Associated Press

If someone is already pre-disposed to disbelieve scientific conclusions around issues like human evolution, climate change, stem cell research or the Big Bang theory because of their religious or political views, learning more about the subject actually increases their disbelief, a new study finds.

Why it matters: The research flies in the face of commonly held views that more science literacy and greater education around controversial scientific issues will diffuse polarization but supports a growing body of evidence about how our identity forms our views.

  • For stem cell research, the Big Bang theory and evolution, religious identity overrode science literacy.
  • Political beliefs surrounding climate change led to polarization.
  • They found little evidence (yet) of political or religious polarization for nanotechnology and genetically modified food.

What they found: Carnegie Mellon social scientists looked at Americans' beliefs around six potentially controversial issues: stem cell research, the Big Bang theory, nanotechnology, GMOs, climate change and evolution. The found people's beliefs about topics associated with their religious and political views become increasingly polarized with more education (measured by markers like the number of years in school, highest degrees earned, aptitude on general science facts or the number of science classes taken). Baruch Fischhoff from CMU said:

"These are troubling correlations. We can only speculate about the underlying causes. One possibility is that people with more education are more likely to know what they are supposed to say, on these polarized issues, in order to express their identity. Another possibility is that they have more confidence in their ability to argue their case."

One bright spot for science literacy advocates: If someone is already pre-disposed to trust the peer-reviewed science process and scientists, they're likely to believe what they say and find in all of these areas.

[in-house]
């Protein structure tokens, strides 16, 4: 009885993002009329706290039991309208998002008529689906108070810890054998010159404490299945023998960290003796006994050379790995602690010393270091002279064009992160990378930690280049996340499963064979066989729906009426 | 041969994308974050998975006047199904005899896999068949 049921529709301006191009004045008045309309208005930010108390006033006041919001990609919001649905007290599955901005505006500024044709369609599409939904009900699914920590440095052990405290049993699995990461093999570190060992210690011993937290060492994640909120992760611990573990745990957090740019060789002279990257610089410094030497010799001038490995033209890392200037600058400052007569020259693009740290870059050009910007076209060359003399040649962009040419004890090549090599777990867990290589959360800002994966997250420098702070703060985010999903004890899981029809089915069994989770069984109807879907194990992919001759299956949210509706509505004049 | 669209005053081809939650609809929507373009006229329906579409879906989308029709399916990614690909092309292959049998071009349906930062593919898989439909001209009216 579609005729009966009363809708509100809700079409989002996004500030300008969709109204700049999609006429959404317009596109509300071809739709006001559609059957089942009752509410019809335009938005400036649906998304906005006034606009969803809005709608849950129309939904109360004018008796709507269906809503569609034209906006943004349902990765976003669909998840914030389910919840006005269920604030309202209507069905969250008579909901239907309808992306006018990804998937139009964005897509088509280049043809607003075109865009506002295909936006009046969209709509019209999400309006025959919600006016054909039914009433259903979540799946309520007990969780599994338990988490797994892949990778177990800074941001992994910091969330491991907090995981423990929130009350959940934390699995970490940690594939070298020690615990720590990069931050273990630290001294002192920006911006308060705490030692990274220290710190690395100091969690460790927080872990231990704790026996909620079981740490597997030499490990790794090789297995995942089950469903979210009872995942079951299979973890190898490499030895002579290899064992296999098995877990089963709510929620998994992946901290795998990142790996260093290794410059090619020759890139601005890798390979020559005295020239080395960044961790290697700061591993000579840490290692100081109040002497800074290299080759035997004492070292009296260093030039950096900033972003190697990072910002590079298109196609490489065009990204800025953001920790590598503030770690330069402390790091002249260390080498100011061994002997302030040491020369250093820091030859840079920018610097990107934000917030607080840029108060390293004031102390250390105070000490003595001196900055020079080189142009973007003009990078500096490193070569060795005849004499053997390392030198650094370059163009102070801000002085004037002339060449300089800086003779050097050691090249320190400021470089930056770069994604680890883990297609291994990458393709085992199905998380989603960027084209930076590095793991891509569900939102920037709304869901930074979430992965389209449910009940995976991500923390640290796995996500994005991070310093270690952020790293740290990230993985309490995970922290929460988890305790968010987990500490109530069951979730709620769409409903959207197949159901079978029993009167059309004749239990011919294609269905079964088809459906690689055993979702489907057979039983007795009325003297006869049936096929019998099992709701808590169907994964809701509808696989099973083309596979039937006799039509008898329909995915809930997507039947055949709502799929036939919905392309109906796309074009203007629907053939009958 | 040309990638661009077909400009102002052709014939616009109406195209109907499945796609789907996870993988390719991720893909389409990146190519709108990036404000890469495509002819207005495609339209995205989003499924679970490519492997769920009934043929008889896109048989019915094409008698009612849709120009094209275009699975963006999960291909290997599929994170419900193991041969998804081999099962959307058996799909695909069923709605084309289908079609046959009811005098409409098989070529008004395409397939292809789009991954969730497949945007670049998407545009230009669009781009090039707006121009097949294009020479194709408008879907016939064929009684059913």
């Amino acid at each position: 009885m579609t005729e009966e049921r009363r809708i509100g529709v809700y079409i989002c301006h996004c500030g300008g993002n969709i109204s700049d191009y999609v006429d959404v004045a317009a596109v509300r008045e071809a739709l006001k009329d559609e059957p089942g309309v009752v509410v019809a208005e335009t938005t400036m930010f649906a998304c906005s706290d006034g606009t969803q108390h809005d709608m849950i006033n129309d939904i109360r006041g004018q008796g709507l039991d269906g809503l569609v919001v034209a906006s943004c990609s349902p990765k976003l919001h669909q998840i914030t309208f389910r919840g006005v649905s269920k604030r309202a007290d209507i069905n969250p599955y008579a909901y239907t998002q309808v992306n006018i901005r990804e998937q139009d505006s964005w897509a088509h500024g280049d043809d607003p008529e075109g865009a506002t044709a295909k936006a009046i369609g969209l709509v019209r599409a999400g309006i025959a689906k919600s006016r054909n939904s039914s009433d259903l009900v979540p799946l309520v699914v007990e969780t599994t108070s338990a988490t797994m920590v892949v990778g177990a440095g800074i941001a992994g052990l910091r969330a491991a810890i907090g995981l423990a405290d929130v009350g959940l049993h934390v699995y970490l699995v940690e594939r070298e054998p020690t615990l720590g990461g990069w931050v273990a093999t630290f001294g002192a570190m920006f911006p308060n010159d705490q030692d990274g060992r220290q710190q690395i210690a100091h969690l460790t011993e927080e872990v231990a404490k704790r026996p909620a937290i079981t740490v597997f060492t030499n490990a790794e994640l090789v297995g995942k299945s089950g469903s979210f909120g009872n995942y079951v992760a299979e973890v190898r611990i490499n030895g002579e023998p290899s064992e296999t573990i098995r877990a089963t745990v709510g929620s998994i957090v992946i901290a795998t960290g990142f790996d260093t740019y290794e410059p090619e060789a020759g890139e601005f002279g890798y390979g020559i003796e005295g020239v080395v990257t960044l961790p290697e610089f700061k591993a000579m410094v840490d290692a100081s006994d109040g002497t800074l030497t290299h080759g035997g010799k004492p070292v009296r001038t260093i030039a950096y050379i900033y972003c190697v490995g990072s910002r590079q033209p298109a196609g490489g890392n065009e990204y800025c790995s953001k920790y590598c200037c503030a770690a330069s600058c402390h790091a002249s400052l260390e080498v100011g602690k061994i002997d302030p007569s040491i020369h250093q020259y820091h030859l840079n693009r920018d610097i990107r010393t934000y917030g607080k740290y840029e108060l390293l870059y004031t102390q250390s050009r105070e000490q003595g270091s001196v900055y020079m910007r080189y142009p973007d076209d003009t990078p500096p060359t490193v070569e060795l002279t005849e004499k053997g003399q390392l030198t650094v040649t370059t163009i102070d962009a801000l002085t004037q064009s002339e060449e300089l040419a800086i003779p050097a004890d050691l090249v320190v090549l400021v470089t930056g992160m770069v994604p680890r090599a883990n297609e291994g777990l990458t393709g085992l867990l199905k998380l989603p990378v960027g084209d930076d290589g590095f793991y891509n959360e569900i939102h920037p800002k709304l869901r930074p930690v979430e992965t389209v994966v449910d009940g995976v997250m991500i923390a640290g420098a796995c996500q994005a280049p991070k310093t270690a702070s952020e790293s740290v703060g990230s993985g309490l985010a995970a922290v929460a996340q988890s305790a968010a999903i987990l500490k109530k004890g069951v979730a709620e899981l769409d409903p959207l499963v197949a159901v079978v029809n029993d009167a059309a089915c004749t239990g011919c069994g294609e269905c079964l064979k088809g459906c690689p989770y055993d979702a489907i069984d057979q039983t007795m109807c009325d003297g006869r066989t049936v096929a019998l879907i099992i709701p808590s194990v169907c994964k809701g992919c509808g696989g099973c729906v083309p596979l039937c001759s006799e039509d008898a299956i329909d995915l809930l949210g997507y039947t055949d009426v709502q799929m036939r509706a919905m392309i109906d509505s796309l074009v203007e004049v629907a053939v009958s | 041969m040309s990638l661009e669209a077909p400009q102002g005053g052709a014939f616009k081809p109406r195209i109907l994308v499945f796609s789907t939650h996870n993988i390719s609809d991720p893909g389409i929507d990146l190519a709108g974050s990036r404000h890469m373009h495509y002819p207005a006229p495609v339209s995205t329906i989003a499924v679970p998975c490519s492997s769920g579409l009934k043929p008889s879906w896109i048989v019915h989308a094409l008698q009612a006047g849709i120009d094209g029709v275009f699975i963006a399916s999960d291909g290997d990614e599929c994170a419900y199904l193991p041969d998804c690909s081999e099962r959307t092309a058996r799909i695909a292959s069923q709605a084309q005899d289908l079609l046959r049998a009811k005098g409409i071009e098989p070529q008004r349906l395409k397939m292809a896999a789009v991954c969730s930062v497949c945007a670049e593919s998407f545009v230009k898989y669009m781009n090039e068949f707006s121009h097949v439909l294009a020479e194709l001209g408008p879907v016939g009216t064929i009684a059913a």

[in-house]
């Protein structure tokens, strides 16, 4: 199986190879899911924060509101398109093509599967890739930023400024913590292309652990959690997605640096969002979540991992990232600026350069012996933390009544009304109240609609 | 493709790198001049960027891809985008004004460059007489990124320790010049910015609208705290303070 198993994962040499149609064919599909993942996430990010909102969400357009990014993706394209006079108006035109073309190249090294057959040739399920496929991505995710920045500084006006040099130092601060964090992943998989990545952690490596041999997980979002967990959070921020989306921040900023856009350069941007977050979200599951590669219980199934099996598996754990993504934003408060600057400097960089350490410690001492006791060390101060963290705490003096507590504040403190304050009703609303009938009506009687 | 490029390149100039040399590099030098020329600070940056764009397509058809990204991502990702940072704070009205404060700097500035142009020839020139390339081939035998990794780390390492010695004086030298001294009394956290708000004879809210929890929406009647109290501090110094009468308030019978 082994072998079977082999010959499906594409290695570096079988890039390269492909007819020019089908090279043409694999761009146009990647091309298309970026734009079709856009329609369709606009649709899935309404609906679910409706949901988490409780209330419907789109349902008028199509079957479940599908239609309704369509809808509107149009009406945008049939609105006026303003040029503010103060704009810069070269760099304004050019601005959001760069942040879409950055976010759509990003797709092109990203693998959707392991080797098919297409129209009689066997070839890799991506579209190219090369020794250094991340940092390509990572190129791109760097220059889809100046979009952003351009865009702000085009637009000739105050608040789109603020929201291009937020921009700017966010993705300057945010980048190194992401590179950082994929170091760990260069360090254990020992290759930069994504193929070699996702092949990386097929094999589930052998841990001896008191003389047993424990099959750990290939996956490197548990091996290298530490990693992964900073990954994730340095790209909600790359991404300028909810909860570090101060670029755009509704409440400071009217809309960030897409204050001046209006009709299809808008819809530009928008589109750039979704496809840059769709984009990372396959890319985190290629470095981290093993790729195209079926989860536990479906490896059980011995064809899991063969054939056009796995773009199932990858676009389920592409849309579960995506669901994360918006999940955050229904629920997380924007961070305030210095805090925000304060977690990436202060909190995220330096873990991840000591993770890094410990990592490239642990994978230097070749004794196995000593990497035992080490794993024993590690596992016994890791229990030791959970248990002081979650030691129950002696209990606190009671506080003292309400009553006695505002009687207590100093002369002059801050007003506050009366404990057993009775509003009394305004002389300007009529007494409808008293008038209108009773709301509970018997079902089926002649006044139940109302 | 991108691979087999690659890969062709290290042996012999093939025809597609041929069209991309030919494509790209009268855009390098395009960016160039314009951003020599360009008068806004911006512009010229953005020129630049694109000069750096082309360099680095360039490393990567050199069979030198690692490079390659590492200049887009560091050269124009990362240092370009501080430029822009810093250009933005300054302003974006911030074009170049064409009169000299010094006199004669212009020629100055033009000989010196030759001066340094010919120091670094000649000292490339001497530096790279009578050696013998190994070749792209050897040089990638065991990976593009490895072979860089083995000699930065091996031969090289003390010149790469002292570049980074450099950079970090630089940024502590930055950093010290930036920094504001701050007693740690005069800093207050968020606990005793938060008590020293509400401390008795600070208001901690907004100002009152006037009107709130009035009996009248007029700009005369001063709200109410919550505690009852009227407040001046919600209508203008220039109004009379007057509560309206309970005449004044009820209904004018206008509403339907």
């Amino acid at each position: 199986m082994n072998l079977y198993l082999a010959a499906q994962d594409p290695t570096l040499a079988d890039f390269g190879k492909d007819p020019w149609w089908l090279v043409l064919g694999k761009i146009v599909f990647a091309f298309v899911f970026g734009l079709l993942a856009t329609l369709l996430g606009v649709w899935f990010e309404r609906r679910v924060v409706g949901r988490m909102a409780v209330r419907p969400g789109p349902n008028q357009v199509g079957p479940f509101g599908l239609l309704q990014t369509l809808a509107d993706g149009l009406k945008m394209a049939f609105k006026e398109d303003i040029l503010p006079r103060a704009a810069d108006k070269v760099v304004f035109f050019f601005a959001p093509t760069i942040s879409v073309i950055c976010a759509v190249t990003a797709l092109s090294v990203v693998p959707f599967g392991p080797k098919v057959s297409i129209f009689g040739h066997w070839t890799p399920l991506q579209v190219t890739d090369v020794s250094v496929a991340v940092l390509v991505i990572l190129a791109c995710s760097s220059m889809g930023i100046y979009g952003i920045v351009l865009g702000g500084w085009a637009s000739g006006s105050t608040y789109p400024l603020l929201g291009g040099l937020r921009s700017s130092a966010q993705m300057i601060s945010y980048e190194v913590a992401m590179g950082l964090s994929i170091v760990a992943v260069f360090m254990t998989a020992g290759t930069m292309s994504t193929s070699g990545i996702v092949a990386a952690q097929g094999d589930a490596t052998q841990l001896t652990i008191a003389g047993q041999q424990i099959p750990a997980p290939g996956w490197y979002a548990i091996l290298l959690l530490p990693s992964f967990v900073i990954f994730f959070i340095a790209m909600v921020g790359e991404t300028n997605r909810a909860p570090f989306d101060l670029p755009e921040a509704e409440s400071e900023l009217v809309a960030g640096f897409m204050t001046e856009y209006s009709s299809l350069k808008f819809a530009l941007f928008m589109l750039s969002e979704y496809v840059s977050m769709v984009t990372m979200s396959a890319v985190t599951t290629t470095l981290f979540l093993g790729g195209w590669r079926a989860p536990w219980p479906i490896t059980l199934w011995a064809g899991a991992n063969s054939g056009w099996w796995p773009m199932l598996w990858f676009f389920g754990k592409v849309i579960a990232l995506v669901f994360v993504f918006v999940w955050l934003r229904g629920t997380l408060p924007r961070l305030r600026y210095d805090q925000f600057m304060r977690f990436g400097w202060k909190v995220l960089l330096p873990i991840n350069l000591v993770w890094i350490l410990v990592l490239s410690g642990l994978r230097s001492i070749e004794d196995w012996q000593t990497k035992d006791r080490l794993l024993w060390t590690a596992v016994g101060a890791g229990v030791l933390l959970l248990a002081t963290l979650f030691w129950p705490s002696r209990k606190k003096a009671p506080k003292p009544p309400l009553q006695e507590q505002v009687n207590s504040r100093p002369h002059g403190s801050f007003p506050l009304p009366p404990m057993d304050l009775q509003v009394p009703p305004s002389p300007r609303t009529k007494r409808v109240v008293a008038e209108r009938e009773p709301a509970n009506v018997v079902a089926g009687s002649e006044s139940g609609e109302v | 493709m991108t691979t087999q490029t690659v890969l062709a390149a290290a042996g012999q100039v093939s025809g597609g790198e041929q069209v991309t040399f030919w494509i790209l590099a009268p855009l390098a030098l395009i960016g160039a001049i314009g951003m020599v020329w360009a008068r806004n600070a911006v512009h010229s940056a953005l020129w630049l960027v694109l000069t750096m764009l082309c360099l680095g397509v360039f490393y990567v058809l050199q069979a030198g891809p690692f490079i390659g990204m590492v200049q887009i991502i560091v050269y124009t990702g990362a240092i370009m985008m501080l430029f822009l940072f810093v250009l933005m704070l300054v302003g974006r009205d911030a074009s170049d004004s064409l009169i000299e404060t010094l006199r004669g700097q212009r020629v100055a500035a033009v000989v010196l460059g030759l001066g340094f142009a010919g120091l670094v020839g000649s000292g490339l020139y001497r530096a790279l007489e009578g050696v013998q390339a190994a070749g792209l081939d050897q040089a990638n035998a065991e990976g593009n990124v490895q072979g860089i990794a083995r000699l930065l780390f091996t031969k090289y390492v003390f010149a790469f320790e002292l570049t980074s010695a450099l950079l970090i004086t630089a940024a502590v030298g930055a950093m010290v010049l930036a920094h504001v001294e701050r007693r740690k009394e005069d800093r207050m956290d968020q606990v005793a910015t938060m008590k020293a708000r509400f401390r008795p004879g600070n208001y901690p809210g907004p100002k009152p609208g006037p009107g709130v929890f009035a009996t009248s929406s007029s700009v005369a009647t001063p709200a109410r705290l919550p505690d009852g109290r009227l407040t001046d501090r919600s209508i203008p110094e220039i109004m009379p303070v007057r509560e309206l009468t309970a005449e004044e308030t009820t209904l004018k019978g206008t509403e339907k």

Go deeper: Arizona State University's Daniel Sarewitz got to the heart of it in the Guardian yesterday.

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Deadly Hurricane Zeta churns inland after lashing Louisiana

A satellite image of Hurricane Zeta. Photo: National Hurricane Center/NOAA

Hurricane Zeta has killed at least one person after a downed power line electrocuted a 55-year-old in Louisiana as the storm moved into Alabama overnight.

What's happening: After "battering southeastern Louisiana and southern Mississippi," it was "racing north-northeastward," continuing "life-threatening surge and strong winds as it moved into Alabama late Wednesday, the National Hurricane Center said.

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Taiwan reaches a record 200 days with no local coronavirus cases

Catholics go through containment protocols including body-temperature measurement and hands-sanitisation before entering the Saint Christopher Parish Church, Taipei City, Taiwan, in July. Photo: Ceng Shou Yi/NurPhoto via Getty Images

Taiwan on Thursday marked no locally transmitted coronavirus cases for 200 days, as the island of 23 million people's total number of infections reported stands at 550 and the COVID-19 death toll at seven.

Why it matters: Nowhere else in the world has reached such a milestone. While COVID-19 cases surge across the U.S. and Europe, Taiwan's last locally transmitted case was on April 12. Experts credit tightly regulated travel, early border closure, "rigorous contact tracing, technology-enforced quarantine and universal mask wearing," along with the island state's previous experience with the SARS virus, per Bloomberg.

Go deeper: As Taiwan's profile rises, so does risk of conflict with China

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Illustration: Sarah Grillo/Axios

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